Show Summary Details
Intellectual Property Law

Intellectual Property Law (1st edn)

Stavroula Karapapa and Luke McDonagh
Page of

Printed from Oxford Law Trove. Under the terms of the licence agreement, an individual user may print out a single article for personal use (for details see Privacy Policy and Legal Notice).

date: 30 September 2022

p. 58422. Civil and criminal remedieslocked

p. 58422. Civil and criminal remedieslocked

  • Stavroula KarapapaStavroula KarapapaProfessor of Intellectual Property and Information Law, University of Reading
  •  and Luke McDonaghLuke McDonaghSenior Lecturer in Law, City, University of London

Abstract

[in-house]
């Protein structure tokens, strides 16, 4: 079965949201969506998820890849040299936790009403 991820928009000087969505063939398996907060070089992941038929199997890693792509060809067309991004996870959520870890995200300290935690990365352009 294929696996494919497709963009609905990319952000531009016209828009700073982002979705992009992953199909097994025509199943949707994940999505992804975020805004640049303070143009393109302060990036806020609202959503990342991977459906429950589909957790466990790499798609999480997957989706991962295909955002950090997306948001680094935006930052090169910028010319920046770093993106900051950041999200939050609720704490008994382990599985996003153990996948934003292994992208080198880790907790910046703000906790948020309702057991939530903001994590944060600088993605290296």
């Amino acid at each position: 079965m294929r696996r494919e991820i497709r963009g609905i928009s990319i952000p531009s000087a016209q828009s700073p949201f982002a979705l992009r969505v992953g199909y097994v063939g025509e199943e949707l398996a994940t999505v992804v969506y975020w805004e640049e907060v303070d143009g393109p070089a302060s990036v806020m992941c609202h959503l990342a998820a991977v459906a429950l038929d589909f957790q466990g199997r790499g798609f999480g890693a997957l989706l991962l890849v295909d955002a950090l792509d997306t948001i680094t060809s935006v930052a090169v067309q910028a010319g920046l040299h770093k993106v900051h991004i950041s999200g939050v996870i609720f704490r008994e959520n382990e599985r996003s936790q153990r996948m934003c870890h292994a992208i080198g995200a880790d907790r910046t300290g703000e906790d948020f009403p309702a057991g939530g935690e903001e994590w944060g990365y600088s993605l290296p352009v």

This concluding chapter explores the means available to the owner of an intellectual property (IP) right — whether a patent, trade mark, design, or copyright — to obtain redress for infringement. The law's exclusionary effect typically occurs by means of the claimant IP owner obtaining one or more remedies from a court against the defendant(s). Common remedies include injunctions and monetary compensation in the form of damages/accounts of profit. It is crucial to comprehend that the court, when granting remedies, attempts to strike a balance between the IP holder's rights and the principles of free competition. The chapter then considers the contexts in which IP rights are enforced and what remedies are available to a claimant before the full trial occurs, and what remedies are available to a successful claimant after there has been a substantive court ruling on infringement. It also looks at the problem of counterfeiting.

You do not currently have access to this chapter

Sign in

Please sign in to access the full content.

Subscribe

Access to the full content requires a subscription